A Simple Living Guide to Buying “Stuff”

Simple Living Guide to Buy StuffI’m an advocate of simple living, clutter free environments and resource conservation.  I always choose quality of quantity, clean over complex, and sunlight over lamp light.  When I’m alone in my house during the day, I typically turn off all the lights, open up the blinds and blog or read in the glow of the natural light shining through the windows. 

In these moments of blissful relaxation all of the “stuff” I own means nothing.  Everything I need, I have.  This doesn’t mean the “stuff” I own is useless.  I’m just aware of its true level of importance in the grander scheme of my existence.  These moments act as my reminder. 

Buying “Stuff”

Of course, I do buy “stuff”.  And I don’t only buy things I need.  On occasion I will buy something, not because I need it, but because I want it.  Even for an advocate of simplicity, I don’t see any shame in buying “stuff” you like and want.  So long as you make sound decisions on your purchases and avoid impulse buying, there is nothing wrong with a little splurging.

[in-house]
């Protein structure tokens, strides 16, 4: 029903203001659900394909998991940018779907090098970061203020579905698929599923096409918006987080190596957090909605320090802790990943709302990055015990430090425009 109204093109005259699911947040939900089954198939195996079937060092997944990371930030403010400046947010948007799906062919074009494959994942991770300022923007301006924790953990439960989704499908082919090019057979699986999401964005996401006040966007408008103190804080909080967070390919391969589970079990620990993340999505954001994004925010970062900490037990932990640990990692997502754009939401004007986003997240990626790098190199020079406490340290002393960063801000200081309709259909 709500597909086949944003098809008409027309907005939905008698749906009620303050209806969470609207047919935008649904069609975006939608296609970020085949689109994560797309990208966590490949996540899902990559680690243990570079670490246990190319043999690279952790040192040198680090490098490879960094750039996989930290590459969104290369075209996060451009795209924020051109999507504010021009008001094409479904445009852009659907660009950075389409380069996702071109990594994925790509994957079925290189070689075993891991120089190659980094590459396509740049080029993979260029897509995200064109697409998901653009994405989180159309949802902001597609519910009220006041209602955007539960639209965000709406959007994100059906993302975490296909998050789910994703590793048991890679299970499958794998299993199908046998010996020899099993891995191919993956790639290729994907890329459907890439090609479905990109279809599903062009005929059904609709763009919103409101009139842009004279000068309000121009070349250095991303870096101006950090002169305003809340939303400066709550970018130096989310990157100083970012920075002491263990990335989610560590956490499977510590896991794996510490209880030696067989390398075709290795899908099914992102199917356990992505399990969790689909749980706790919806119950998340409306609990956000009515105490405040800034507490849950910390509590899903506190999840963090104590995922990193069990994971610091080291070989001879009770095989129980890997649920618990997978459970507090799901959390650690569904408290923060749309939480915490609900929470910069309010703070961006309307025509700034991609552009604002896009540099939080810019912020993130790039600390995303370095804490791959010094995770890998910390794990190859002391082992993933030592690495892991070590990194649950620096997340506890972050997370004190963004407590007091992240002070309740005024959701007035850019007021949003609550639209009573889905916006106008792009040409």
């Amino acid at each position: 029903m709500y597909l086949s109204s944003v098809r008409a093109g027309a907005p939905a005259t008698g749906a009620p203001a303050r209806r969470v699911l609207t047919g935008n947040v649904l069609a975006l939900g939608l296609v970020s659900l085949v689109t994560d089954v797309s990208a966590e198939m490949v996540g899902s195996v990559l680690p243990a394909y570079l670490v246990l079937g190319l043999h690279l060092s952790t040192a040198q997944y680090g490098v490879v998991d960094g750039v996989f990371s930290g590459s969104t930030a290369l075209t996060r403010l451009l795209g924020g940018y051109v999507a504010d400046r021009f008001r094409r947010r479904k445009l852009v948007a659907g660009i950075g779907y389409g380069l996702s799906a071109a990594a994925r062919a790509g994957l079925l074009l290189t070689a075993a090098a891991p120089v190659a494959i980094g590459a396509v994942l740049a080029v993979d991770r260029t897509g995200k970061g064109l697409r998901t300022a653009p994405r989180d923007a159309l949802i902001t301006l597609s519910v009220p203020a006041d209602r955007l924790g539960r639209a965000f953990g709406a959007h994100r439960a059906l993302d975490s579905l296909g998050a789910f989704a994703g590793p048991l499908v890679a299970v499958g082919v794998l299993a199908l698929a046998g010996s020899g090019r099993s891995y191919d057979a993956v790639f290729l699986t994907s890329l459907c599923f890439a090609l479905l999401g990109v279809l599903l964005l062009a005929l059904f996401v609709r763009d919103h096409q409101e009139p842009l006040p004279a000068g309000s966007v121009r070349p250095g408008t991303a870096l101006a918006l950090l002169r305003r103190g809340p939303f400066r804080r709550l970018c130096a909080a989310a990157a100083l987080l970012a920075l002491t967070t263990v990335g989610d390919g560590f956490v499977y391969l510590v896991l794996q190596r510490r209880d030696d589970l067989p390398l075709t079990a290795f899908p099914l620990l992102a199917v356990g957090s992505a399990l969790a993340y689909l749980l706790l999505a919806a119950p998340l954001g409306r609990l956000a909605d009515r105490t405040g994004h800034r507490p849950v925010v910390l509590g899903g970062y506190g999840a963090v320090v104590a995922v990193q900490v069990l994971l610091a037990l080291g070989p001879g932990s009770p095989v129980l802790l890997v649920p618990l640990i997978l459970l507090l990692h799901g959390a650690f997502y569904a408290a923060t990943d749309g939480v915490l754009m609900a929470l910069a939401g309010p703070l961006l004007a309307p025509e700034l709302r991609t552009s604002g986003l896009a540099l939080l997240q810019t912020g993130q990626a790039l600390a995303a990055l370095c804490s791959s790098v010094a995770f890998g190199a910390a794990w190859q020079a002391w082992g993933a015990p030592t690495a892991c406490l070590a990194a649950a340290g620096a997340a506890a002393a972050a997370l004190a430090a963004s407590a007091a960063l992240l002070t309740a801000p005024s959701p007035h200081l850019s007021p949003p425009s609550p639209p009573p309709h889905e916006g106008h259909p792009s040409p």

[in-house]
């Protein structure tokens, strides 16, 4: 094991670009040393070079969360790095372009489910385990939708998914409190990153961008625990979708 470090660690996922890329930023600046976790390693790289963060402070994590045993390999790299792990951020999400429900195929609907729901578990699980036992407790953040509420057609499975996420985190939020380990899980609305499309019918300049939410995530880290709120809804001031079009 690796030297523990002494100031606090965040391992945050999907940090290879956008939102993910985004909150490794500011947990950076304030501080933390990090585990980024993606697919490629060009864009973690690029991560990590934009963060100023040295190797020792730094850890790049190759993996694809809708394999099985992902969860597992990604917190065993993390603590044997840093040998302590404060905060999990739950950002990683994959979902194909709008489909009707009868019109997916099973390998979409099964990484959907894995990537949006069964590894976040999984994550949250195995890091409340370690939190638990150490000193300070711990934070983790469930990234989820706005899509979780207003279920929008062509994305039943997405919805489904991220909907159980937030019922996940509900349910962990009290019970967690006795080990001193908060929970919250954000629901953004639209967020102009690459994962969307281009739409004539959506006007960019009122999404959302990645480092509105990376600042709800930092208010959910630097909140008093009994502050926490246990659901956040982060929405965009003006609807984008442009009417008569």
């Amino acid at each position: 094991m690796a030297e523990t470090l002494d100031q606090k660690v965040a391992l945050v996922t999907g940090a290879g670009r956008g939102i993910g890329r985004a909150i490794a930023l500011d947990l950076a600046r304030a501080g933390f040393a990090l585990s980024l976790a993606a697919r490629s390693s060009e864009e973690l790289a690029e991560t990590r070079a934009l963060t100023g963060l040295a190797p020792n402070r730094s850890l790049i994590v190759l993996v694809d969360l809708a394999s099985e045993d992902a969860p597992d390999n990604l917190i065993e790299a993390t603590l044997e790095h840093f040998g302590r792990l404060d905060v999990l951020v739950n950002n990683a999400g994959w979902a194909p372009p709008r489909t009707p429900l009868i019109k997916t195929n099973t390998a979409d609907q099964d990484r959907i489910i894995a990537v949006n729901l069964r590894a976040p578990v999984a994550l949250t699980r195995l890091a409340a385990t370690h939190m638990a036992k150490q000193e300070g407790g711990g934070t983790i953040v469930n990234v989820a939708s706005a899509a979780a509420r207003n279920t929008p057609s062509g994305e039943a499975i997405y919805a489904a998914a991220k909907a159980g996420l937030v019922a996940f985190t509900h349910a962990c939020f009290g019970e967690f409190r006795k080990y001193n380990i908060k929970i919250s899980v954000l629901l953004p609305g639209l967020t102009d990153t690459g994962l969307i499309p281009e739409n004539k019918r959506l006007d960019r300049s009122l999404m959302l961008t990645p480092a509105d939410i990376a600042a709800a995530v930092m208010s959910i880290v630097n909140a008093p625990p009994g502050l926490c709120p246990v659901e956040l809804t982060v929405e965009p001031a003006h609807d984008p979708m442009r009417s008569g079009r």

“Stuff” Cannot Create Change

However, you should never buy “stuff” in an attempt to mold yourself or your lifestyle (unless it’s a book).  Likewise, you should never buy “stuff” to become accepted in any kind of social circle.  It is impossible to change or improve yourself by buying physical “stuff”.  Real change happens in the mind, the physical world simply follows suit.

My “Stuff”, a Reflection of Me

Although my house is fairly organized and not overcrowded, there is a noticeable amount of “stuff” on the walls, shelves, and countertops.  My office has bookcases with books stacked from floor to ceiling and miscellaneous sculptures and trinkets I’ve collected over the years.  My pool table room has several framed photographs and paintings on the walls and a few napkin holder sized bar signs on the counter tops.  A similar pattern can be seen throughout the rest of the house.

I certainly don’t need this “stuff” for survival.  I could live without it, and I’m mentally prepared to do so if necessary.  But these items are not impulse purchases from the local shopping mall.  Many of these items are a reflection of my past, such as items purchased during my travels, those representing my accomplishments, or photos from standout moments in my life.  They are the byproducts of great memories.  My memories do not rely on this “stuff”, but this stuff holds meaning because of these memories.

The “stuff’ in my house creates a sense of familiarity, and familiarity can be very relaxing.  My “stuff” is a reflection of me, where I’ve been, and what I’ve done with my life.  I never purchase “stuff” to feel a certain way.  I purchase “stuff” because I already DO feel a certain way.  Because of this, the items I own hold personal value, a value far greater than any monetary measurement.